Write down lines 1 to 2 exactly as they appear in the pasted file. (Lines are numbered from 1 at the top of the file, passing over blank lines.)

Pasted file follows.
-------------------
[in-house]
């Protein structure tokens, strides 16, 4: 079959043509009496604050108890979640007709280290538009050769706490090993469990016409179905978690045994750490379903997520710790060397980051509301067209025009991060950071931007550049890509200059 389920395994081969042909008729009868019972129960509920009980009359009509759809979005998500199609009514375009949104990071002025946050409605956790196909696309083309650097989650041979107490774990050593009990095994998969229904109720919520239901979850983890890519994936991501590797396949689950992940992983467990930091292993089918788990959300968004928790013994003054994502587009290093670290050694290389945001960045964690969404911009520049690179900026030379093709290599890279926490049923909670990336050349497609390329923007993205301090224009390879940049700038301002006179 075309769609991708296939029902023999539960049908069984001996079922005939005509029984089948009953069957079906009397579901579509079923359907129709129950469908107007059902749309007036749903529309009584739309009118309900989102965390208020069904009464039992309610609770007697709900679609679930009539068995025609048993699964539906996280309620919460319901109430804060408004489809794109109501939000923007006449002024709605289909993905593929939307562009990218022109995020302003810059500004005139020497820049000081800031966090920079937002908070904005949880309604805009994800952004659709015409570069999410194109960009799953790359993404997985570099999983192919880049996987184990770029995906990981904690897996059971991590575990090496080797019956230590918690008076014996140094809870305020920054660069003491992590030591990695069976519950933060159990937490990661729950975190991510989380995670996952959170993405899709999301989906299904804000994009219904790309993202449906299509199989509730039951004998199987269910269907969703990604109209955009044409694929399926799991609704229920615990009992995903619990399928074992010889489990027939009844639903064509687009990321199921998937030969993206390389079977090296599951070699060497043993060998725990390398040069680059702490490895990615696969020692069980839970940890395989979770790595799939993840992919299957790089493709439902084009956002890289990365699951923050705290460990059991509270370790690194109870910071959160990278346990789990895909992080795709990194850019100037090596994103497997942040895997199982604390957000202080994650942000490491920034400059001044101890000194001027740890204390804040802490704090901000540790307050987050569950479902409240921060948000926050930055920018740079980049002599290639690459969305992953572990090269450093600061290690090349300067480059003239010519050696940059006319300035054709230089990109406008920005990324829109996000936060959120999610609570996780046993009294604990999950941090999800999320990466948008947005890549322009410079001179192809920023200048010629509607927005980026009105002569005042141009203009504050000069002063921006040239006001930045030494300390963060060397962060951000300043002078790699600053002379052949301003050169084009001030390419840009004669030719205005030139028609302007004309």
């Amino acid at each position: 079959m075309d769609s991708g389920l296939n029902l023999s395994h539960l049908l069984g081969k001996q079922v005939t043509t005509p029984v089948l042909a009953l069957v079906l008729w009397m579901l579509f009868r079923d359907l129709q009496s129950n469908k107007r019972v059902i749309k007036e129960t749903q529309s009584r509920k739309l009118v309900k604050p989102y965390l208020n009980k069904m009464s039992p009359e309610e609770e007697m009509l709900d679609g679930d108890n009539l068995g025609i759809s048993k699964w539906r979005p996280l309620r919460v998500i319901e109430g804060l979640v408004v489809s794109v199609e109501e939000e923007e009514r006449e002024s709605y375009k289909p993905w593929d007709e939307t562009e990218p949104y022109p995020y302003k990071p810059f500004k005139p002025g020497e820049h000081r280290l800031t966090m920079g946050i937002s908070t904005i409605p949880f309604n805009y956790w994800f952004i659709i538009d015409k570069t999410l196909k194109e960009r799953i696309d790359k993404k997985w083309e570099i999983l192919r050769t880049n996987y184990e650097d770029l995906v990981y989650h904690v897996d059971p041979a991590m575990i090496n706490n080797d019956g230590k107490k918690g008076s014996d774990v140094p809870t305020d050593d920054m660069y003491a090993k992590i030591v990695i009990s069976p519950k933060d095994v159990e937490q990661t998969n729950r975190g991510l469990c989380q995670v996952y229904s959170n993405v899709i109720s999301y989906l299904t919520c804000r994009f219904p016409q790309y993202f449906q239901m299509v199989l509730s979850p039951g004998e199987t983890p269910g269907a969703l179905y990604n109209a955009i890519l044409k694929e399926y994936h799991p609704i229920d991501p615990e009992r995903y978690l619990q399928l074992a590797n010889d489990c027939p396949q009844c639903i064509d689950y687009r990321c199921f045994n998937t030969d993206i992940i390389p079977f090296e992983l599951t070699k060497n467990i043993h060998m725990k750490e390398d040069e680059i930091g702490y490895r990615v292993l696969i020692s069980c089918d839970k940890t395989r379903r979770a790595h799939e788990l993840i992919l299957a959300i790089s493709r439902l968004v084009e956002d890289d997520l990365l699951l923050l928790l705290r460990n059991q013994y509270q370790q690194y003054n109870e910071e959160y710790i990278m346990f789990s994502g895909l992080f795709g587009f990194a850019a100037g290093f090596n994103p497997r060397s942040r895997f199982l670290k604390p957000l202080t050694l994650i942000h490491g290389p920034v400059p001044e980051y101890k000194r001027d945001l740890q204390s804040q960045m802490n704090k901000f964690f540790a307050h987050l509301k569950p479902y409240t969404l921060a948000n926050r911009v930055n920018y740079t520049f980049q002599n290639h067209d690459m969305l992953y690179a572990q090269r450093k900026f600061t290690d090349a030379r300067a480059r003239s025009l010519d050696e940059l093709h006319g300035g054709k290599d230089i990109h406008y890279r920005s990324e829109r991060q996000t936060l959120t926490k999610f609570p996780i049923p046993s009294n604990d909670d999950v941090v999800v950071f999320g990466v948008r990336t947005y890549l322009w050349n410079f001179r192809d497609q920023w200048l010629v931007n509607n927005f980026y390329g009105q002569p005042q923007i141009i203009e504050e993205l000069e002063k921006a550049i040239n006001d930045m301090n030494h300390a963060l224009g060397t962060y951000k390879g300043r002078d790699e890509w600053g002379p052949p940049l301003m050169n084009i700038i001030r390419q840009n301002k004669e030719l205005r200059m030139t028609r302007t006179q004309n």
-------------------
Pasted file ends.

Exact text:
[in-house]
């Protein structure tokens, strides 16, 4: 079959043509009496604050108890979640007709280290538009050769706490090993469990016409179905978690045994750490379903997520710790060397980051509301067209025009991060950071931007550049890509200059 389920395994081969042909008729009868019972129960509920009980009359009509759809979005998500199609009514375009949104990071002025946050409605956790196909696309083309650097989650041979107490774990050593009990095994998969229904109720919520239901979850983890890519994936991501590797396949689950992940992983467990930091292993089918788990959300968004928790013994003054994502587009290093670290050694290389945001960045964690969404911009520049690179900026030379093709290599890279926490049923909670990336050349497609390329923007993205301090224009390879940049700038301002006179 075309769609991708296939029902023999539960049908069984001996079922005939005509029984089948009953069957079906009397579901579509079923359907129709129950469908107007059902749309007036749903529309009584739309009118309900989102965390208020069904009464039992309610609770007697709900679609679930009539068995025609048993699964539906996280309620919460319901109430804060408004489809794109109501939000923007006449002024709605289909993905593929939307562009990218022109995020302003810059500004005139020497820049000081800031966090920079937002908070904005949880309604805009994800952004659709015409570069999410194109960009799953790359993404997985570099999983192919880049996987184990770029995906990981904690897996059971991590575990090496080797019956230590918690008076014996140094809870305020920054660069003491992590030591990695069976519950933060159990937490990661729950975190991510989380995670996952959170993405899709999301989906299904804000994009219904790309993202449906299509199989509730039951004998199987269910269907969703990604109209955009044409694929399926799991609704229920615990009992995903619990399928074992010889489990027939009844639903064509687009990321199921998937030969993206390389079977090296599951070699060497043993060998725990390398040069680059702490490895990615696969020692069980839970940890395989979770790595799939993840992919299957790089493709439902084009956002890289990365699951923050705290460990059991509270370790690194109870910071959160990278346990789990895909992080795709990194850019100037090596994103497997942040895997199982604390957000202080994650942000490491920034400059001044101890000194001027740890204390804040802490704090901000540790307050987050569950479902409240921060948000926050930055920018740079980049002599290639690459969305992953572990090269450093600061290690090349300067480059003239010519050696940059006319300035054709230089990109406008920005990324829109996000936060959120999610609570996780046993009294604990999950941090999800999320990466948008947005890549322009410079001179192809920023200048010629509607927005980026009105002569005042141009203009504050000069002063921006040239006001930045030494300390963060060397962060951000300043002078790699600053002379052949301003050169084009001030390419840009004669030719205005030139028609302007004309």